Sydney FC striker Dwight Yorke arrived in Sydney today and immediately declared he was ready to help his new team mates chase trophies with the start of the Hyundai A-League just nine weeks away.
Yorke was part of one of the most successful teams of all time when he played a major part in Manchester United’s historic treble in 1999 when they won the English Premier League, FA Cup and UEFA Champions League but he has already set his sights on more silverware.
“I have come to Sydney FC because there is a buzz about the football club and there is a hunger to do well and win trophies,” Yorke said. “As a player there is nothing better than playing in a successful team and I have had that opportunity at Manchester United and I get that feeling about Sydney FC.
“Already the club has been successful and won two trophies and there is no doubt there are expectations on Sydney FC to continue that, and so there should be. I want to make sure I do everything possible to make sure that the attention Sydney FC is receiving is backed up with results on the field.
“Hopefully we can play some good football, score goals and entertain the people of Sydney because we want to be exciting and win games.”
Yorke fronted a substantial media scrum when he was introduced to the public for the first time as a Sydney FC player with media numbers rarely seen at football functions but no more than normal for a player who has scaled the dizzy heights of world football.
The charismatic Trinidad & Tobago international spoke about his desire to show the people of Sydney what he was capable of, his hunger for success and proved he had something in common with all Australian by declaring his desire to qualify for the 2006 World Cup.
“I still have that competitive hunger and I have not come here to waste anybody’s time,” he said. “I have always strived to give my very best on the football field and I am looking forward to showing the people of Sydney and Australia what I am capable of.”
Yorke also spoke about the extra responsibility that goes with the “marquee player” tag but stressed he was not interested in being set aside from his new Sydney FC team mates.
“I understand there will be extra spotlight and responsibility as a marquee player but I am not interested in being elevated above my team mates,” he said. “Football is a team game and the thing I am looking forward to most is meeting the lads and getting to know them.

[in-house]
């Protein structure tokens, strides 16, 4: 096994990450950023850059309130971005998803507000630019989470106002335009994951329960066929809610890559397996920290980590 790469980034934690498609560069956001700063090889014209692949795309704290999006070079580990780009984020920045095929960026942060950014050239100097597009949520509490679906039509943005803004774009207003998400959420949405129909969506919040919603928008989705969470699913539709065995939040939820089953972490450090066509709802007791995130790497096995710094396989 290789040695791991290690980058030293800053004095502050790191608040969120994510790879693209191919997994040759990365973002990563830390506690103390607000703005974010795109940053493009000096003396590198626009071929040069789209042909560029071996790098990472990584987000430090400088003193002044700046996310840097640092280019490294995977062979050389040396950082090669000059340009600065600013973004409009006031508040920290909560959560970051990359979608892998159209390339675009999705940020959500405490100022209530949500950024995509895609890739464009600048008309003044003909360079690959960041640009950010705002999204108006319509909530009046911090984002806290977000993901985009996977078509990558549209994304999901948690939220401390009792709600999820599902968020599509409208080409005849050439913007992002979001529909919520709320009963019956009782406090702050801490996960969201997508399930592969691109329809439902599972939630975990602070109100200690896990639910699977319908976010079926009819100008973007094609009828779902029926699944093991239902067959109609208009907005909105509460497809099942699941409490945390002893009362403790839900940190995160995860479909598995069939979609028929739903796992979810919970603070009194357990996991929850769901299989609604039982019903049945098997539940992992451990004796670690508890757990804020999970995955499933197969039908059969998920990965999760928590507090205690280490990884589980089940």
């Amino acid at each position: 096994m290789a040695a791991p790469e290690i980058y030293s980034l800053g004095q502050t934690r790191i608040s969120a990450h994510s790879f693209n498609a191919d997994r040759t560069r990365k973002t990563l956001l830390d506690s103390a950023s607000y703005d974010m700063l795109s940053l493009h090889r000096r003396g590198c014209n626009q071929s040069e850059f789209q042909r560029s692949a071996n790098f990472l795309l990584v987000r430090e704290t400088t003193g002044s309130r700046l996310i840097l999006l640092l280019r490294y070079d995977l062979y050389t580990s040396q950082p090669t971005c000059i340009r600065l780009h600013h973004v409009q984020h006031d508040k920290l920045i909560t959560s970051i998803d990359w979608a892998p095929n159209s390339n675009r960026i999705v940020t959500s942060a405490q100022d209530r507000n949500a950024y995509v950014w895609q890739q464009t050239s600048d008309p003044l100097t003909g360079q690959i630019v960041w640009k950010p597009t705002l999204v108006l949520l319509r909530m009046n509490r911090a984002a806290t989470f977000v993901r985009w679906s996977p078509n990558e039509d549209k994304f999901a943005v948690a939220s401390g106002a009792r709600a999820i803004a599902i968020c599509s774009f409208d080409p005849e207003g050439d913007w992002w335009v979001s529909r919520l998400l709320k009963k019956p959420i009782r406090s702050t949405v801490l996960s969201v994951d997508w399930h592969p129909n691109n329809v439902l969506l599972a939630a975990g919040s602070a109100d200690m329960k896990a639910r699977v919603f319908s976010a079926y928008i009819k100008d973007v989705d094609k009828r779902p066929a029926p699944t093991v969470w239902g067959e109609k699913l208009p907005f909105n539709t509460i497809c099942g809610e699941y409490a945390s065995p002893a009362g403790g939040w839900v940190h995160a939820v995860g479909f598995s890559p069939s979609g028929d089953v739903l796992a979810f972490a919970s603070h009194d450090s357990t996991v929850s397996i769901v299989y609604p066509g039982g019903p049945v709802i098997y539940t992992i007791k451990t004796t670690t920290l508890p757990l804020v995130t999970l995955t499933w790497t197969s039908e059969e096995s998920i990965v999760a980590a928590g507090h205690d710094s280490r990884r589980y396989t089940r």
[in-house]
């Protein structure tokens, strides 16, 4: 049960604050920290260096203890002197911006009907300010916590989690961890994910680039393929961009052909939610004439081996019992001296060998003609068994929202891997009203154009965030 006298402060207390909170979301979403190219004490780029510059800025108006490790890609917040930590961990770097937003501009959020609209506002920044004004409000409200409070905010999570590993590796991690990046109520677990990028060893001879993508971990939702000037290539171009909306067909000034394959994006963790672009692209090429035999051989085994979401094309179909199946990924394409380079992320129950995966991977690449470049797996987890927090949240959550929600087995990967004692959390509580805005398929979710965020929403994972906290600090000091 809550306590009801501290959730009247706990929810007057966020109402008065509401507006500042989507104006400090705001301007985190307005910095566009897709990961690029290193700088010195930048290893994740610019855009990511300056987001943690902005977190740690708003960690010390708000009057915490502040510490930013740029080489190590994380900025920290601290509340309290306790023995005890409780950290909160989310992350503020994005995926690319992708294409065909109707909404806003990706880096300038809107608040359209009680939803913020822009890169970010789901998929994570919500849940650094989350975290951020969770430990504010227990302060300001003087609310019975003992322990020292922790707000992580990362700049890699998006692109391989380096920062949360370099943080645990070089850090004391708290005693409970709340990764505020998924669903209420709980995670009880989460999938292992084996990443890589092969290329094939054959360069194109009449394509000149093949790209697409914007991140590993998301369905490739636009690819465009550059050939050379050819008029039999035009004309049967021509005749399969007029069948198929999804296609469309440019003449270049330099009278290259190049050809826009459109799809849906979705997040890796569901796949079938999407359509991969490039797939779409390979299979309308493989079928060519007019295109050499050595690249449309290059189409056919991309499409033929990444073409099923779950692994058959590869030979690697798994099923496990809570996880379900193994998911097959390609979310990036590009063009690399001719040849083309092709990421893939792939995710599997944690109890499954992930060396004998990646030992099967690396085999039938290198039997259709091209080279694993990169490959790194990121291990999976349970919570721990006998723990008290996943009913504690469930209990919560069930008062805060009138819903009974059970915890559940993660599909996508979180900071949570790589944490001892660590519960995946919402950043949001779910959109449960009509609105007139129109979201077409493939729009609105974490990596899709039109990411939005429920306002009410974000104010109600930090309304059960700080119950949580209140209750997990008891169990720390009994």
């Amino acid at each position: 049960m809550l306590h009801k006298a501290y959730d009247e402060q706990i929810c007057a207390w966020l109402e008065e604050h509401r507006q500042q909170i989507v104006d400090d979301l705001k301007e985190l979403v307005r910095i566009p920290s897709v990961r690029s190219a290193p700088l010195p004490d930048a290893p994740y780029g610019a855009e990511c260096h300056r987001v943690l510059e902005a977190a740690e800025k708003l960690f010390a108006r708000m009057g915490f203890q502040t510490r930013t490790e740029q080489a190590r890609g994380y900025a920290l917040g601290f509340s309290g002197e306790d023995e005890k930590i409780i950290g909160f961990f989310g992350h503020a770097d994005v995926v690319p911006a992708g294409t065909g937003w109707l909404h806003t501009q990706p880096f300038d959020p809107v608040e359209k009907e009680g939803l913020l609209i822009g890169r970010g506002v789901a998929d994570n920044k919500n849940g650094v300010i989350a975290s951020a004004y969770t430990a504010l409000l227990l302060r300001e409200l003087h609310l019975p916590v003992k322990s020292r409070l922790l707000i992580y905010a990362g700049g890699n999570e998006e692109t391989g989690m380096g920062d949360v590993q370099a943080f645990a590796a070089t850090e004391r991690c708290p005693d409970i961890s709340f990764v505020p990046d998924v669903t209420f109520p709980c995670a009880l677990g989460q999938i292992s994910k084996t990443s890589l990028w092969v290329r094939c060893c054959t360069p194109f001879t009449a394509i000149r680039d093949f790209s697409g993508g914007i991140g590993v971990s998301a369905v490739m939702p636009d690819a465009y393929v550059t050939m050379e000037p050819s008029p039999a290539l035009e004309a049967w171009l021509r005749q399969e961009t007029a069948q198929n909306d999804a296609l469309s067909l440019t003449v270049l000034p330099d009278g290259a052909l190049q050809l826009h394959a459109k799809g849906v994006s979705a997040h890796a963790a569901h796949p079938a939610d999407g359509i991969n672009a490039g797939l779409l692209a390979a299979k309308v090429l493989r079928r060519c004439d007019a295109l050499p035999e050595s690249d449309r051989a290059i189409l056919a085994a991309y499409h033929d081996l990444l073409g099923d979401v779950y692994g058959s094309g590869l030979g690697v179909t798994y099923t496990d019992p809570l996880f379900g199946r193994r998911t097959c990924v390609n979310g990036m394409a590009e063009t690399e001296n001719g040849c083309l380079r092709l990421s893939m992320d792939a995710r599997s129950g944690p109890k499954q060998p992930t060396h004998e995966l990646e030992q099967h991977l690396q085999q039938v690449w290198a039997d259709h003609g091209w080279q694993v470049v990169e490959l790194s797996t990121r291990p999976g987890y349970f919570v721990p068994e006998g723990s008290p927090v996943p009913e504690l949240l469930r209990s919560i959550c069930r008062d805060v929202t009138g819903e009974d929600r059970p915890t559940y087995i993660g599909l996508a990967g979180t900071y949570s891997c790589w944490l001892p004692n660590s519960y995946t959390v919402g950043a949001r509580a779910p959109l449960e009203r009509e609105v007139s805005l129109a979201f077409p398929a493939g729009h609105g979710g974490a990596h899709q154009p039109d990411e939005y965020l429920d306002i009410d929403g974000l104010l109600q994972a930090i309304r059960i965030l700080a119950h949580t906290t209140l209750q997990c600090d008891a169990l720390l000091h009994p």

“I want to do as much as I can to help share the experiences I have learned from my career and work with the younger players to help them improve.”
Yorke’s arrival today is the final piece in Sydney FC’s jigsaw puzzle and it was appropriate that he was introduced to the media alongside Sydney FC Coach Pierre Littbarski. Between the two of them Yorke and Littbarski have won almost every major football trophy available and the respect is mutual.
“You only have to look at what he (Littbarski) has achieved in the game to understand that he is a good coach and knows a lot about the game,” Yorke said. “You don’t get to play in the World Cup without knowing the game and he has done it three times.
“His record speaks for itself and he has already won trophies with Sydney FC so I can’t speak highly enough of his record.”
Littbarski was equally as glowing in his praise of his new striker but did prove Yorke’s theory that he was a good coach by remaining non-committal about how he would try to juggle three of the best strikers in the A-League in Yorke, David Zdrilic and Sasho Petrovski.
“Dwight is a tremendous player who has done a lot in the game and he impressed me when we met earlier this year,” Littbarski said. “He will be one of our leading players but it is too early to decide who will play in (sic) the strikers.”
Yorke starts training on Monday when he will join his Sydney FC team mates for the first time.